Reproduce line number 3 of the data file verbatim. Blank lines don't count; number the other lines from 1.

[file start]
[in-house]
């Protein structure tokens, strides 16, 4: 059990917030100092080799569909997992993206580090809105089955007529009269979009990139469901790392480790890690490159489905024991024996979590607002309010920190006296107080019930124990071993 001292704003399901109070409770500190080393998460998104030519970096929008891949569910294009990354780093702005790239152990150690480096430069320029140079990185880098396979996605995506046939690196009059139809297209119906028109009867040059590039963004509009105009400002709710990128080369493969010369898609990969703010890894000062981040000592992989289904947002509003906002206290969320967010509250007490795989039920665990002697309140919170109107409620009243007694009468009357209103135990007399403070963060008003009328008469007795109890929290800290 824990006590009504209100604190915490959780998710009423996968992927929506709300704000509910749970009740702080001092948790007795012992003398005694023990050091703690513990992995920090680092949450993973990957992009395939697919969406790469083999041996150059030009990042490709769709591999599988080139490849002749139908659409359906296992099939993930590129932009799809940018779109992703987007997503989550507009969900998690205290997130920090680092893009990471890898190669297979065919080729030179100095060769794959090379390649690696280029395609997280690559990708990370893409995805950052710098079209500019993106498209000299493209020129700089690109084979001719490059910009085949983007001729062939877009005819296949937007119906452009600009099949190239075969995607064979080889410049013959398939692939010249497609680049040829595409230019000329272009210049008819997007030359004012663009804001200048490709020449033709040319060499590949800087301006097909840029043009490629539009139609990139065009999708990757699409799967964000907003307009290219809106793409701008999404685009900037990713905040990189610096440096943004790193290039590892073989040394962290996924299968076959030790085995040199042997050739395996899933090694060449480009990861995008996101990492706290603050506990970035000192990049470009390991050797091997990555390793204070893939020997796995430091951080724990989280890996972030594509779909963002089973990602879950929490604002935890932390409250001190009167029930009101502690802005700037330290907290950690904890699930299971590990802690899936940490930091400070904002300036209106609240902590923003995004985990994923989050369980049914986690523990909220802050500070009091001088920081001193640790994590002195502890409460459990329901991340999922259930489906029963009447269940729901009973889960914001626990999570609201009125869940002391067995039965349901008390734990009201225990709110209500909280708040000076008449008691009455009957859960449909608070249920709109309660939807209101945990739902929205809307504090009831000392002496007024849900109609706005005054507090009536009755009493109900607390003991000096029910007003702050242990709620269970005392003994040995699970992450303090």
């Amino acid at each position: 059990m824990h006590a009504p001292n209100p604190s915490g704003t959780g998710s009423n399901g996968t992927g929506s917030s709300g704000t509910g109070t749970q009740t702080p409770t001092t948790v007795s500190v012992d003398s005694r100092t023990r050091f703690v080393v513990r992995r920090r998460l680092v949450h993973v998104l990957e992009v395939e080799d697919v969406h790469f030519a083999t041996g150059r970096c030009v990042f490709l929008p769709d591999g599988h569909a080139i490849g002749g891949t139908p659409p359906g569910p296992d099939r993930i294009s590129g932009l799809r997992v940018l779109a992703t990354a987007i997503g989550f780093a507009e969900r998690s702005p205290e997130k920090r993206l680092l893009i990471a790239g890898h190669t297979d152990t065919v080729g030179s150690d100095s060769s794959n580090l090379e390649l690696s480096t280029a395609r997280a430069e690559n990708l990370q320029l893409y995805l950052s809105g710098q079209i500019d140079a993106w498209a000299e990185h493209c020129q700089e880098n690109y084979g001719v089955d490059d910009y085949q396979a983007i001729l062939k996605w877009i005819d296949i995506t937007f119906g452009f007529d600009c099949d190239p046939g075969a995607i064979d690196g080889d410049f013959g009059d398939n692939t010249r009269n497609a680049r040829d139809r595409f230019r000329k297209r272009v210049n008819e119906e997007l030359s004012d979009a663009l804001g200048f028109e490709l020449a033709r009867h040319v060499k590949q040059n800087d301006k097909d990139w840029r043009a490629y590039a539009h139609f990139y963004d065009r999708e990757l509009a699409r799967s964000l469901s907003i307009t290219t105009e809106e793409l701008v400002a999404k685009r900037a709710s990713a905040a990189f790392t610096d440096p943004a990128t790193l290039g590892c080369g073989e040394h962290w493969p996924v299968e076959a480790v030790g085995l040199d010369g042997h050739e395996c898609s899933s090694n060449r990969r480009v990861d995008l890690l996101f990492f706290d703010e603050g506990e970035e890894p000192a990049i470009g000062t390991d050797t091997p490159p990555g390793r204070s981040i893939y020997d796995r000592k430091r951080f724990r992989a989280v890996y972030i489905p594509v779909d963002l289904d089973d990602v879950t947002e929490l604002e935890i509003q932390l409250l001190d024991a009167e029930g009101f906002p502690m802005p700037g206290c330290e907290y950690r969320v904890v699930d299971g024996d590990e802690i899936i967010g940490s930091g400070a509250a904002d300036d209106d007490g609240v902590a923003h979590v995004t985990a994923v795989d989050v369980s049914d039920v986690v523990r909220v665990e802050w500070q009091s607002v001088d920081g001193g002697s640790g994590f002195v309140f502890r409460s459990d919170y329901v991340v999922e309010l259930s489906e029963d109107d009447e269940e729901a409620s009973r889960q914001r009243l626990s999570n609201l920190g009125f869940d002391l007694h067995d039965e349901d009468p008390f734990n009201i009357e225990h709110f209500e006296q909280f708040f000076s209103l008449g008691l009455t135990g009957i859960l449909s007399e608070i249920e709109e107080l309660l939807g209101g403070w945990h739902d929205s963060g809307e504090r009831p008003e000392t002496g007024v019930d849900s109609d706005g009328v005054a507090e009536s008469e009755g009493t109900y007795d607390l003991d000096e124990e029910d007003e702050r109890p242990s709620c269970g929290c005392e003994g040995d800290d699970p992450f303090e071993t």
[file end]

């Amino acid at each position: 059990m824990h006590a009504p001292n209100p604190s915490g704003t959780g998710s009423n399901g996968t992927g929506s917030s709300g704000t509910g109070t749970q009740t702080p409770t001092t948790v007795s500190v012992d003398s005694r100092t023990r050091f703690v080393v513990r992995r920090r998460l680092v949450h993973v998104l990957e992009v395939e080799d697919v969406h790469f030519a083999t041996g150059r970096c030009v990042f490709l929008p769709d591999g599988h569909a080139i490849g002749g891949t139908p659409p359906g569910p296992d099939r993930i294009s590129g932009l799809r997992v940018l779109a992703t990354a987007i997503g989550f780093a507009e969900r998690s702005p205290e997130k920090r993206l680092l893009i990471a790239g890898h190669t297979d152990t065919v080729g030179s150690d100095s060769s794959n580090l090379e390649l690696s480096t280029a395609r997280a430069e690559n990708l990370q320029l893409y995805l950052s809105g710098q079209i500019d140079a993106w498209a000299e990185h493209c020129q700089e880098n690109y084979g001719v089955d490059d910009y085949q396979a983007i001729l062939k996605w877009i005819d296949i995506t937007f119906g452009f007529d600009c099949d190239p046939g075969a995607i064979d690196g080889d410049f013959g009059d398939n692939t010249r009269n497609a680049r040829d139809r595409f230019r000329k297209r272009v210049n008819e119906e997007l030359s004012d979009a663009l804001g200048f028109e490709l020449a033709r009867h040319v060499k590949q040059n800087d301006k097909d990139w840029r043009a490629y590039a539009h139609f990139y963004d065009r999708e990757l509009a699409r799967s964000l469901s907003i307009t290219t105009e809106e793409l701008v400002a999404k685009r900037a709710s990713a905040a990189f790392t610096d440096p943004a990128t790193l290039g590892c080369g073989e040394h962290w493969p996924v299968e076959a480790v030790g085995l040199d010369g042997h050739e395996c898609s899933s090694n060449r990969r480009v990861d995008l890690l996101f990492f706290d703010e603050g506990e970035e890894p000192a990049i470009g000062t390991d050797t091997p490159p990555g390793r204070s981040i893939y020997d796995r000592k430091r951080f724990r992989a989280v890996y972030i489905p594509v779909d963002l289904d089973d990602v879950t947002e929490l604002e935890i509003q932390l409250l001190d024991a009167e029930g009101f906002p502690m802005p700037g206290c330290e907290y950690r969320v904890v699930d299971g024996d590990e802690i899936i967010g940490s930091g400070a509250a904002d300036d209106d007490g609240v902590a923003h979590v995004t985990a994923v795989d989050v369980s049914d039920v986690v523990r909220v665990e802050w500070q009091s607002v001088d920081g001193g002697s640790g994590f002195v309140f502890r409460s459990d919170y329901v991340v999922e309010l259930s489906e029963d109107d009447e269940e729901a409620s009973r889960q914001r009243l626990s999570n609201l920190g009125f869940d002391l007694h067995d039965e349901d009468p008390f734990n009201i009357e225990h709110f209500e006296q909280f708040f000076s209103l008449g008691l009455t135990g009957i859960l449909s007399e608070i249920e709109e107080l309660l939807g209101g403070w945990h739902d929205s963060g809307e504090r009831p008003e000392t002496g007024v019930d849900s109609d706005g009328v005054a507090e009536s008469e009755g009493t109900y007795d607390l003991d000096e124990e029910d007003e702050r109890p242990s709620c269970g929290c005392e003994g040995d800290d699970p992450f303090e071993t």